Pope Francis has avoided referring to Myanmar’s persecuted Muslim minority by name in a major speech after meeting the country’s de facto leader, Aung San Suu Kyi.
The leader of the world’s Roman Catholics urged reconciliation and “respect for each ethnic group and identity,” but did not specifically mention the Rohingya and their plight.
Standing alongside Suu Kyi, Francis spoke mostly in general terms. The highly-anticipated remarks will likely please his hosts but may draw condemnation from human rights activists, who blame the Myanmar army for driving out hundreds of thousands of Rohingya from the country.
Francis did not specifically address allegations of ethnic cleansing but said religion has an important role to play in solving the crisis.
“The arduous process of peace-building and national reconciliation can only advance through a commitment to justice and respect for human rights,” he said, according to a translation provided by the Vatican.
Suu Kyi also spoke in mostly in generalities, though she mentioned the location of the crisis by name.
“As we address long standing issues, social, economic and political, that have eroded trust and understanding, harmony and cooperation, between different communities in Rakhine, the support of our people and of good friends who only wish to see us succeed in our endeavors has been invaluable,” she said.
Suu Kyi and Francis met briefly before the speeches.
More than 620,000 Rohingya have fled across the border to neighboring Bangladesh since a recent spate of violence began in August. Refugees allege the Myanmar’s military has murdered children, raped women and razed villages.
Burmese authorities deny the accusations. They say they are targeting militants responsible for killing security personnel after co-ordinated attacks on police posts in August.
Francis is expected to meet with Rohingya Muslims who fled their homes and are surviving in crowded refugee camps when he visits Bangladesh later this week.
“Myanmar has been blessed with great natural beauty and resources, yet its greatest treasure is its people, who have suffered greatly, and continue to suffer, from civil conflict and hostilities that have lasted all too long and created deep divisions,” Francis said.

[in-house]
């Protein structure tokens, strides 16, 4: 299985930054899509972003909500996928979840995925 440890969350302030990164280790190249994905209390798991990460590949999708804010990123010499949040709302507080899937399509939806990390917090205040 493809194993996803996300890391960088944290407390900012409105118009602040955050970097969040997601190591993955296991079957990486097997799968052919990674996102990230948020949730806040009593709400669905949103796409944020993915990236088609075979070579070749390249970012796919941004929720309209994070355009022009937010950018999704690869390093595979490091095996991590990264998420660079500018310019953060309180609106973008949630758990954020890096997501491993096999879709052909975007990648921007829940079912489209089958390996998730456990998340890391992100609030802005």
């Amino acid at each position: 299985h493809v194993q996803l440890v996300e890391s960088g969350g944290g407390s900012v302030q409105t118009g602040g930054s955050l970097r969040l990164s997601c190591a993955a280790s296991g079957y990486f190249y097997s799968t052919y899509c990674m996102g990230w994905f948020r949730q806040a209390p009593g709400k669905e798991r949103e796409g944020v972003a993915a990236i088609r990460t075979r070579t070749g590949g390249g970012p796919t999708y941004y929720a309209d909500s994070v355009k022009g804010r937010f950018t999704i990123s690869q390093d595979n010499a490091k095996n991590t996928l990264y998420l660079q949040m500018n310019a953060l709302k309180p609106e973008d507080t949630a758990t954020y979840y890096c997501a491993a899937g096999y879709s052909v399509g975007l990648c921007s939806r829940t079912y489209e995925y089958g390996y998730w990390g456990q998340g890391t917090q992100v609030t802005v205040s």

“As the nation now works to restore peace, the healing of those wounds must be a paramount political and spiritual priority. I can only express appreciation for the efforts of the Government to take up this challenge,” he said.
Experts noted that, during his visit, Pope Francis has the precarious and risky task of balancing the humanitarian, diplomatic and religious quagmires that have plagued Myanmar for decades.
Despite hinting at the Rohingya crisis throughout his speech, Pope Francis reiterated the message from the Vatican that the main purpose of his visit was “to pray with the nation’s small but fervent Catholic community, to confirm them in their faith, and to encourage them in their efforts to contribute to the good of the nation.”
The visit comes six months after formal relations were established between the Holy See and Myanmar.
The name he wouldn’t say
The Rohingya have long faced persecution in Buddhist-majority Myanmar. Government and officials do not use the term Rohingya to refer to the minority; they consider them illegal immigrants from Bangladesh, though some families have lived in Myanmar for centuries.
The Rohingya are not recognized by the government as an official minority, meaning they are effectively denied citizenship.
Declining to use the word “Rohingya” was effectively a win for those trying to delegitimize the term, said Penny Green, a professor of law at Queen Mary University of London who studies the Rohingya conflict.